But putting all your eggs in one trade is not a trading plan sensible investors would endure. It is presumed that an investor would spread risk across trades. We should then be more interested in the distribution of average returns on samples of several picks. Let’s again assume that the investor makes a handful of trades in the period based on random selections from the reports (again, across all exchanges), and holds them until the end period. These mini-portfolio results should tell us something about the effectiveness of the Picks of the Week report.
A basic statistical method often used is sampling. By taking a random sample multiple times – actually many, many times over – we can estimate probable outcomes. Generally, this kind of resampling tends to prove a basic statistical truth: regardless of whether a statistic shows a non-normal distribution, as the sample sizes increase the statistic will tend toward a normal distribution. This is called the central limit theorem. However, let us take a first step and keep the sample size consistent with money management constraints and estimate that an investor’s portfolio would consist of at least 5 positions.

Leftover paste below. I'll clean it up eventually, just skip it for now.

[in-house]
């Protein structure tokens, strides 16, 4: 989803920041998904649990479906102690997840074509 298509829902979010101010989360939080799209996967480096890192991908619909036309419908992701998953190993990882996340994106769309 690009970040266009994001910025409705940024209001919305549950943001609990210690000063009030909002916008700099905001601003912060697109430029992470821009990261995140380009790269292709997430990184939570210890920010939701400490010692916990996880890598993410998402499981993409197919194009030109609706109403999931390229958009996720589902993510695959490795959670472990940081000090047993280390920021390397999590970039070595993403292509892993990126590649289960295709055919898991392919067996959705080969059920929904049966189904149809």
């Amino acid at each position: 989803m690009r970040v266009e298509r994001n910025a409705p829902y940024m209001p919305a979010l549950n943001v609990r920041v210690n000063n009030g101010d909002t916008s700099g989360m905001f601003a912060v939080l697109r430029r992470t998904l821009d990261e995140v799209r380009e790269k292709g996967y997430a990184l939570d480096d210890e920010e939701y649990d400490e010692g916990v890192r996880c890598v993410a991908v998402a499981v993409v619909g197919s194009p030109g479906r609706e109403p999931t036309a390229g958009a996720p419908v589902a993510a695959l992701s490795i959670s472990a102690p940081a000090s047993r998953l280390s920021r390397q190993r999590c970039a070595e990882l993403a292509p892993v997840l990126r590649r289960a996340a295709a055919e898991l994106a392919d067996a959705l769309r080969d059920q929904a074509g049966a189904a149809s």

Bootstrapping 1,000 random samples (with replacement, since each of these samples is an independent portfolio) of those 5 selections from the Picks of the Week report generates the following histogram representation of the sample mean (average return of the 5 selected picks) distribution, as well as a summary table:
Minimum Value1st QuartileMedianMean3rd QuartileMaximum Value
numberstandard deviationmedian absolute deviationrangeskewkurtosis